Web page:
Caffeine nitrogen 1.07% (Caffeine percentage 3.71%)

CARBOHYDRATE AND ASSOCIATED COMPOUNDS:

Sugars and starch are consistently found in tea leaf but only in small quantities. Lipids occur in the general protoplasm and Pectin's are present in quite large amounts in tea.

Sugars 0.73-1.41%

Pectins 6.1%

Starch 0.82-2.96%

THE POLYPHENOLS:

The most important and characteristic components of tea leaf are polyphenols. The polyphenols, like alcohol, are a very large class and properties and derivatives differ widely. Those occurring in tea are derivatives of acid and catechin. There are four main compounds with chemical configurations based on catechin and gallic acid. These are:

PIGMENTS:

The leaves contain:

ENZYMES:

The oxidation of tea polyphenols on exposure to air is exceedingly slow unless brought about by the activity of the appropriate enzyme. The major reaction is accomplished by a specific oxidase, a protein of which the prosthetic element is copper.

VITAMINS:

1.33 How can one lower the caffeine content in tea?

According to Mack Flemming of the "American Classic Tea Company" of Charleston Tea Plantation on Wadmalaw Island in South Carolina; "to lower the caffeine in tea, brew it overnight in cold water, this will cut the caffeine by 50%. Place 7 tea bags into a one gallon container filled with cold water, let sit overnight then squeeze the tea bags out and discard them."

Note: Be sure you boil tap water first, then cool it before adding the tea, or use cold bottled water.

1.34  What is Rooibos Tea?

[The following information is from:
http://www.strandtea.com/rooibos.htm  Aspalathus linearis ]

"Rooibos tea is brewed from the leaf of the plant Aspalathus linearis which grows on the slopes of the Cedarberg mountain range around Clanwillium, South Africa. Known in South Africa as "Red Bush" because of the color of its leaves, and  believed by indigenous peoples to have great healing powers, it began to be cultivated in 1930. Today it is a popular and highly regarded drink throughout South Africa, many calling it the "miracle tea." "

For more information about Rooibos Tea, please look on the following websites which have been contributed by our Kombucha List Mate Ron Golbeck.

http://www.rooibos.com/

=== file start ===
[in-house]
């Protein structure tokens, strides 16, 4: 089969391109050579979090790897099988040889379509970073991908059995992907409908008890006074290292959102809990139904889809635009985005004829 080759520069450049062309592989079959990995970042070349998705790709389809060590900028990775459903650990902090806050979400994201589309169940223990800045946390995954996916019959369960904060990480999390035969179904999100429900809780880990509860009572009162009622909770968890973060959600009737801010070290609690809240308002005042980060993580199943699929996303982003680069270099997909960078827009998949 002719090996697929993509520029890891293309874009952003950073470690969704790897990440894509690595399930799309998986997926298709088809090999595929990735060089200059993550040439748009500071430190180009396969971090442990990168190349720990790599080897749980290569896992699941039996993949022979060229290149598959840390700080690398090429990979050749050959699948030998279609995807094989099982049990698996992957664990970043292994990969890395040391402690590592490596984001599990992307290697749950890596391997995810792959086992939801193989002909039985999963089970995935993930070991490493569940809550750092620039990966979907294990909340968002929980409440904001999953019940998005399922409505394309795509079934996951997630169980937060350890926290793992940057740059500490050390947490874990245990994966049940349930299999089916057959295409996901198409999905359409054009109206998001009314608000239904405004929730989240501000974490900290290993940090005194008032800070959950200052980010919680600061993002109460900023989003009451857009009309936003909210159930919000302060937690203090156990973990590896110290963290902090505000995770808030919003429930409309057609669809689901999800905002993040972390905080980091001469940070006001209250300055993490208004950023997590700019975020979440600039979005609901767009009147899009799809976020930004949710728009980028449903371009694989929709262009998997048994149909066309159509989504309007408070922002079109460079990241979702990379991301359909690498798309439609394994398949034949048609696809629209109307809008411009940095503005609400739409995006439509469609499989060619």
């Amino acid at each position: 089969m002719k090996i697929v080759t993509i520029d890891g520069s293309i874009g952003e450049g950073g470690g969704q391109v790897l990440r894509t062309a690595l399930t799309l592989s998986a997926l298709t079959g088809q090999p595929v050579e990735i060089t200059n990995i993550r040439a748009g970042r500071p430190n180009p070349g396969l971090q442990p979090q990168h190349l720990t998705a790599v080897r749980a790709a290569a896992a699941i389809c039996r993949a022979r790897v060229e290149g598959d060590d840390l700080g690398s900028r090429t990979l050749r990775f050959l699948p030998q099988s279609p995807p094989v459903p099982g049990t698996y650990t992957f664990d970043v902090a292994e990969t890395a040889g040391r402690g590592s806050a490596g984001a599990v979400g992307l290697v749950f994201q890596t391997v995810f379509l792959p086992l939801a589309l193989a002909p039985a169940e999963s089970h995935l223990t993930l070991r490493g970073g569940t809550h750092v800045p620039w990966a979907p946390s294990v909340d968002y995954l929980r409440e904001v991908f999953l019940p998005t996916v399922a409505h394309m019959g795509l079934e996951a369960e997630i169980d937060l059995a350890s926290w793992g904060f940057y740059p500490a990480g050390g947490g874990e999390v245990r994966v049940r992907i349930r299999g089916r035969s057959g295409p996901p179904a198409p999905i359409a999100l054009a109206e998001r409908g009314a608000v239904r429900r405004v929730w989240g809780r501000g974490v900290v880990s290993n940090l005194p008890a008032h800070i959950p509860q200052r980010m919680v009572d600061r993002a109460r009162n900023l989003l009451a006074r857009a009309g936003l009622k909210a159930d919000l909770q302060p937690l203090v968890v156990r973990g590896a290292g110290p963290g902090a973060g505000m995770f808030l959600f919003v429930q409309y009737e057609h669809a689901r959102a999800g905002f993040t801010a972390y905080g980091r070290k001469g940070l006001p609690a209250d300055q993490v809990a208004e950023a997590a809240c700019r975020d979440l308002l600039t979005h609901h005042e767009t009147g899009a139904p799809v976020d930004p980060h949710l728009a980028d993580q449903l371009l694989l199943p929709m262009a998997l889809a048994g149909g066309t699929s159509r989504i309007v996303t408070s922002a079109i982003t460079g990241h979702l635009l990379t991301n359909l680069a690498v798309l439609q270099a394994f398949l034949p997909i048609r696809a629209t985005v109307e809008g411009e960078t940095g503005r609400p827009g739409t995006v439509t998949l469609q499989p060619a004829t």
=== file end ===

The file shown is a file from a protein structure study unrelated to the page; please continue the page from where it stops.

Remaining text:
http://www.rooibosltd.co.za/
http://www.africantea.com/About_Rooibos_Tea/about_rooibos_tea.html
http://www.advantage2000.com/teapro.htm
http://www.africanhut.com/Rooibos/rooibosstory.htm
http://www.savannahimports.com/health.htm
http://www.zsd.co.za/~gfarlai/
http://www.suedafrika.net/westcape/cawe_03.htm

 
 


10. OBLIGATORY DISCLAIMER:

This Frequently Asked Questions (FAQ) is based, in part, on the personal experiences of the members of the Kombucha mailing list. It should not be regarded as a complete or definitive manual on Kombucha but rather as a collection of practical everyday answers to questions that come up when starting to make Kombucha Tea. This article is provided as is without any express or implied warranty. While every effort has been taken to ensure the accuracy of the information contained in this article, the authors/contributors assume no responsibility for errors or omissions, or for damages resulting from the use of the information contained herein.

This FAQ may be posted to any USENET news group, or BBS as long as it is posted in its entirety and includes this copyright statement, obligatory disclaimer, and authors name. This FAQ may not be distributed for financial gain. This FAQ may not be included in any commercial collections or compilations or posted on any commercial or non-commercial websites.


Permission is granted to freely copy this document in electronic form, or in print if the publication is distributed without charge, provided it is copied in its entirety without modification and appropriate credits are included. On the WWW, however, you must link here rather than copy it. Any other use requires explicit permission by the author.

http://w3.trib.com/~kombu/FAQ/home.html

 


 
 

Designed Colleen M. Allen

Copyright 1996 - 2000 Colleen M. Allen  

Maintained by: Bob Williams [E-MAIL]
UpDt: 01/10/2001